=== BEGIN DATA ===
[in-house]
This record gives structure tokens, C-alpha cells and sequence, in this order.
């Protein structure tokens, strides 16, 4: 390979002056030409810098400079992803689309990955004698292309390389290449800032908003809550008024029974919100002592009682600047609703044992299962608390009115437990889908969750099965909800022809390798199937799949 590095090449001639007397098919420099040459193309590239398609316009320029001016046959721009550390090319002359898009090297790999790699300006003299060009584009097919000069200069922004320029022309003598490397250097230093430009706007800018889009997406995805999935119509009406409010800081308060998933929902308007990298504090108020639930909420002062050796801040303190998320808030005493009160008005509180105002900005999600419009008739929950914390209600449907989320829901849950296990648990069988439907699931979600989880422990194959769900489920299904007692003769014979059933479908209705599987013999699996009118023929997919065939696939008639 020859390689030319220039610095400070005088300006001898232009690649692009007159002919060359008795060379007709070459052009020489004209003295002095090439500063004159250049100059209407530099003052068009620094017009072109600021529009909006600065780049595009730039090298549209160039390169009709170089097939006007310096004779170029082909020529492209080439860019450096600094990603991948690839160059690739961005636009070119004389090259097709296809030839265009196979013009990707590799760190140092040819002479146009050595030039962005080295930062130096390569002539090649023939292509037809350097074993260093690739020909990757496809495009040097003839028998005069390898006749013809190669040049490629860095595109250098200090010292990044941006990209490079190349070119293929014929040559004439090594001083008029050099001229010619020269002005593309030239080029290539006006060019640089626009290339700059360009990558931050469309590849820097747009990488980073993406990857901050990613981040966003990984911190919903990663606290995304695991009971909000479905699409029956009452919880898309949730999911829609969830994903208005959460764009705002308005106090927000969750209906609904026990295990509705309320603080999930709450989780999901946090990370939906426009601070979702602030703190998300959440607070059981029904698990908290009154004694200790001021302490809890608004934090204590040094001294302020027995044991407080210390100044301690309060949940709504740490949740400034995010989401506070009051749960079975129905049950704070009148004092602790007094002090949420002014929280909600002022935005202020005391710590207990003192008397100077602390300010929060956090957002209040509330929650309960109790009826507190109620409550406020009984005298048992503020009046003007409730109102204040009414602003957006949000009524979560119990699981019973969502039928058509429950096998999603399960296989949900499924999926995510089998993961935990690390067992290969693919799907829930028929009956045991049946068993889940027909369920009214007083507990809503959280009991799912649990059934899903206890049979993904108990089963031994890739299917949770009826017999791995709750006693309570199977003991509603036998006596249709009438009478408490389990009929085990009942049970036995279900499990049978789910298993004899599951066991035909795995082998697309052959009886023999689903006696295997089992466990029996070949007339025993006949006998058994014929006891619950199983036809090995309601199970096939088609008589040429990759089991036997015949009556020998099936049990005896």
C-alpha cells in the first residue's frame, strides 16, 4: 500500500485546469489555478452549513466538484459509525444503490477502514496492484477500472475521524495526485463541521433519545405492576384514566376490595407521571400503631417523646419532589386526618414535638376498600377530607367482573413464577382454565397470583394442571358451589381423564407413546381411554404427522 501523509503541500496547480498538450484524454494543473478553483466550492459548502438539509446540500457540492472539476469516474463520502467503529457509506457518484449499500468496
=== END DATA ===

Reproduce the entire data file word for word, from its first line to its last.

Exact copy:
[in-house]
This record gives structure tokens, C-alpha cells and sequence, in this order.
């Protein structure tokens, strides 16, 4: 390979002056030409810098400079992803689309990955004698292309390389290449800032908003809550008024029974919100002592009682600047609703044992299962608390009115437990889908969750099965909800022809390798199937799949 590095090449001639007397098919420099040459193309590239398609316009320029001016046959721009550390090319002359898009090297790999790699300006003299060009584009097919000069200069922004320029022309003598490397250097230093430009706007800018889009997406995805999935119509009406409010800081308060998933929902308007990298504090108020639930909420002062050796801040303190998320808030005493009160008005509180105002900005999600419009008739929950914390209600449907989320829901849950296990648990069988439907699931979600989880422990194959769900489920299904007692003769014979059933479908209705599987013999699996009118023929997919065939696939008639 020859390689030319220039610095400070005088300006001898232009690649692009007159002919060359008795060379007709070459052009020489004209003295002095090439500063004159250049100059209407530099003052068009620094017009072109600021529009909006600065780049595009730039090298549209160039390169009709170089097939006007310096004779170029082909020529492209080439860019450096600094990603991948690839160059690739961005636009070119004389090259097709296809030839265009196979013009990707590799760190140092040819002479146009050595030039962005080295930062130096390569002539090649023939292509037809350097074993260093690739020909990757496809495009040097003839028998005069390898006749013809190669040049490629860095595109250098200090010292990044941006990209490079190349070119293929014929040559004439090594001083008029050099001229010619020269002005593309030239080029290539006006060019640089626009290339700059360009990558931050469309590849820097747009990488980073993406990857901050990613981040966003990984911190919903990663606290995304695991009971909000479905699409029956009452919880898309949730999911829609969830994903208005959460764009705002308005106090927000969750209906609904026990295990509705309320603080999930709450989780999901946090990370939906426009601070979702602030703190998300959440607070059981029904698990908290009154004694200790001021302490809890608004934090204590040094001294302020027995044991407080210390100044301690309060949940709504740490949740400034995010989401506070009051749960079975129905049950704070009148004092602790007094002090949420002014929280909600002022935005202020005391710590207990003192008397100077602390300010929060956090957002209040509330929650309960109790009826507190109620409550406020009984005298048992503020009046003007409730109102204040009414602003957006949000009524979560119990699981019973969502039928058509429950096998999603399960296989949900499924999926995510089998993961935990690390067992290969693919799907829930028929009956045991049946068993889940027909369920009214007083507990809503959280009991799912649990059934899903206890049979993904108990089963031994890739299917949770009826017999791995709750006693309570199977003991509603036998006596249709009438009478408490389990009929085990009942049970036995279900499990049978789910298993004899599951066991035909795995082998697309052959009886023999689903006696295997089992466990029996070949007339025993006949006998058994014929006891619950199983036809090995309601199970096939088609008589040429990759089991036997015949009556020998099936049990005896």
C-alpha cells in the first residue's frame, strides 16, 4: 500500500485546469489555478452549513466538484459509525444503490477502514496492484477500472475521524495526485463541521433519545405492576384514566376490595407521571400503631417523646419532589386526618414535638376498600377530607367482573413464577382454565397470583394442571358451589381423564407413546381411554404427522 501523509503541500496547480498538450484524454494543473478553483466550492459548502438539509446540500457540492472539476469516474463520502467503529457509506457518484449499500468496